Author: William Bauser, Professor of Philosophy - Dean College Franklin USA (1990-2006), Member of the Board of Directors - Stop Organ Trafficking NOw Lovettsville, USA
There is today an anti—reason attack upon not lonely right and wrong, human dignity and enlightenment, but also an attack upon a sustainable peace that an inquiry into liberal arts and of science pursue. This attack upon the development of a sustainable peace is based upon a Personalism belief as an interpretation of what constitutes a narrative of a life and death war through a social political scientism.
Istvan Kiraly argues in his text “Death and History” that through the utilization of the concept of written symbols as a means for mortal man to think in his self-interest of the factuality of the interpretation meaning of the concept of death without having recourse to speech acts. The act of transcending the fact of mortality by emotionally controlling the fact of death as an interpretation enables mortal man to perform his chosen living as it is mortal man’s job to succeed as a successful actor of a self-interest desire to be existentially and ontologically free from any limitations of totalitarianism and individualism.
Istvan Kiraly is an Associate Professor at Babes-Bolyai University, Romania. He is situated in the Department of Hungarian Philosophy were he teachers Propaedeutics, Ontology, Metaphysics and Applied Philosophy. He is a former chief editor of Philobiblon which is the Transylvanian Journal of Multidiscipline Research in Humanities. Professor Kiraly has published several works relating to his interest in death, freedom, Philosophy of history and time.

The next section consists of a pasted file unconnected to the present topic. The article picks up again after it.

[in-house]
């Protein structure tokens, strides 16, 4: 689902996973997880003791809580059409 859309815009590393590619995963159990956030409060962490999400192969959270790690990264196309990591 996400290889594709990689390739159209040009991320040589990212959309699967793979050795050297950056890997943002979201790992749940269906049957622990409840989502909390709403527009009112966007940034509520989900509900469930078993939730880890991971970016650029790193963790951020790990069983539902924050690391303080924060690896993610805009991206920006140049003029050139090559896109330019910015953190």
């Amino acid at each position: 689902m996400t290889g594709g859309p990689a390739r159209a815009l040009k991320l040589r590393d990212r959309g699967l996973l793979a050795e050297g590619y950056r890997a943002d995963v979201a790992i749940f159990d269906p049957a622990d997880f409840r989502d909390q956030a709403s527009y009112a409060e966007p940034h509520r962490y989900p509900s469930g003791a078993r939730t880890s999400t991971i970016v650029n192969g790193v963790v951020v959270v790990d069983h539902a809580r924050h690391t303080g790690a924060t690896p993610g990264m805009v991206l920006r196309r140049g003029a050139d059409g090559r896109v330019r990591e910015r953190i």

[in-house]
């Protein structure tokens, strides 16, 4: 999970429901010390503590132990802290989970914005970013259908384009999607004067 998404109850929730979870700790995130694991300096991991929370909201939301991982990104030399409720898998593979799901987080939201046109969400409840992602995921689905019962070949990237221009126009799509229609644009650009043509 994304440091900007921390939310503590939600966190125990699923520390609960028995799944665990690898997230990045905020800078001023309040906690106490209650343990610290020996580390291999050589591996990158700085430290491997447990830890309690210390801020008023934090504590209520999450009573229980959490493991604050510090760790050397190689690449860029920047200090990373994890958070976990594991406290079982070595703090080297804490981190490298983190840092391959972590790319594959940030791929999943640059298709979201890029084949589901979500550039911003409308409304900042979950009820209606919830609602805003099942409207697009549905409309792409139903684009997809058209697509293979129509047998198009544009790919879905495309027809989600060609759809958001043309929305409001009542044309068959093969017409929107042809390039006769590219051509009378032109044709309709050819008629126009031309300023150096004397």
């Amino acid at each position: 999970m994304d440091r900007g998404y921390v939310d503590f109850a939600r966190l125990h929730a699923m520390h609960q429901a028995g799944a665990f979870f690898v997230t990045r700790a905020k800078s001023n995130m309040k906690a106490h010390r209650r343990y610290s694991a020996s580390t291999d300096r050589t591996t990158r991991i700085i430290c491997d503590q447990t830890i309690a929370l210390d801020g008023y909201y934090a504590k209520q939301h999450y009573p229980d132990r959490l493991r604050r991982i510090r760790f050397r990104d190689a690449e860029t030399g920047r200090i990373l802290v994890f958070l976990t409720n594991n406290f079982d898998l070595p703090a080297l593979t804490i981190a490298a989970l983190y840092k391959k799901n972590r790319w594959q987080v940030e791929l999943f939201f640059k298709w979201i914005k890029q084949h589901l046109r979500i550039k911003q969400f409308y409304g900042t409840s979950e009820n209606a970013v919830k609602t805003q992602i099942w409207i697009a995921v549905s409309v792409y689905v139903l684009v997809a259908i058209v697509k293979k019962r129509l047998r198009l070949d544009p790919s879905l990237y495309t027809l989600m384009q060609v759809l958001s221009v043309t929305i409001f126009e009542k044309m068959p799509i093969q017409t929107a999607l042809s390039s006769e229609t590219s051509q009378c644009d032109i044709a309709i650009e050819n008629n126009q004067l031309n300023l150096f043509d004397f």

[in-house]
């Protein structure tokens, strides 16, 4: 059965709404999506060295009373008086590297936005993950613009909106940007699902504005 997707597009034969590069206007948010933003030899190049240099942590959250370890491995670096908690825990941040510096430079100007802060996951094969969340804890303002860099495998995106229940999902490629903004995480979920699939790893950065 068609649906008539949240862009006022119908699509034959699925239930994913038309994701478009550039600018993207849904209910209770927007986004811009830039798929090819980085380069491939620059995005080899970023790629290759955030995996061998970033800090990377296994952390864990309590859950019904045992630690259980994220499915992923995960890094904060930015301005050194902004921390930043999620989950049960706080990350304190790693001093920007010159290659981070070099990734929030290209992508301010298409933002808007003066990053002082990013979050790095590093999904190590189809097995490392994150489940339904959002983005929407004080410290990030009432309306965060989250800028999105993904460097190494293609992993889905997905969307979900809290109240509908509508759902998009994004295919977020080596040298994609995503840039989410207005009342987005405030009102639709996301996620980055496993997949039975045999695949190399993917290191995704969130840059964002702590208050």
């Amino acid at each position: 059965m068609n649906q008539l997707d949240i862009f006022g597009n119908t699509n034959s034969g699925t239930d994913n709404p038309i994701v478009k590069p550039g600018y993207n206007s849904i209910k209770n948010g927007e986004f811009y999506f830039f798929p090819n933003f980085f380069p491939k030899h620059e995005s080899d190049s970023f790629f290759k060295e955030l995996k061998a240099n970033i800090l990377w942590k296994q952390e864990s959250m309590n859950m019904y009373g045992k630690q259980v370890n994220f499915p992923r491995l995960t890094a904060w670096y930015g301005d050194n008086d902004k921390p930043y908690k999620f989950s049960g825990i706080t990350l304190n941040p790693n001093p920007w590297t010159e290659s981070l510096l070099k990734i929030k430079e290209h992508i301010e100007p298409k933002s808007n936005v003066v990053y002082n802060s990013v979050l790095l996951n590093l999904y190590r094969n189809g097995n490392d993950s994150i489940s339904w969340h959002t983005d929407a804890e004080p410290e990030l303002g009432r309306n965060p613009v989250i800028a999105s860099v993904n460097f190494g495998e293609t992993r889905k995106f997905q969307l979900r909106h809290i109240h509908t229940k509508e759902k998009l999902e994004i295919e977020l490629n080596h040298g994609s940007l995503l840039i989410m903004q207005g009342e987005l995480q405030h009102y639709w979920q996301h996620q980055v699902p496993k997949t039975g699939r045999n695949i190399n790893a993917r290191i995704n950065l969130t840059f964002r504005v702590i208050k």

Professor Kirlay’s inquiry into “death and History” is a Hermeneutic exegesis regarding an interpretation of a philosophy of history through a discussion with Martin Heidegger and Thomas Hobbes and others. Through the usage of heritage and language interpretation and semantics, Professor kirlay discusses how mortal man has a history as an existential and ontological being and then applies this history to the issue of terrorism.
Professor Kirlay’s text is an excellent excursion into the assigning meaning to the concepts of heritage and language interpretation and semantics through the application of the Ramus method of discussion. As such, there is a tangible correspondence in discourse between nature and rhetoric as an ideographic approach to interpretation. Even though this is an investigation into one’s place in the world as a mortal being, the interpretation is a characterization of what one thinks is a fact without existential import.
Consequently, “Death and History” is a read that addresses the issue of one’s place in the world and how to characterize emotional issues as they depict intentional objects of the mind. Yet, because these objects of the mind do not have existential import, the inquiry leaves open the possibility of maintaining a sustainable peace.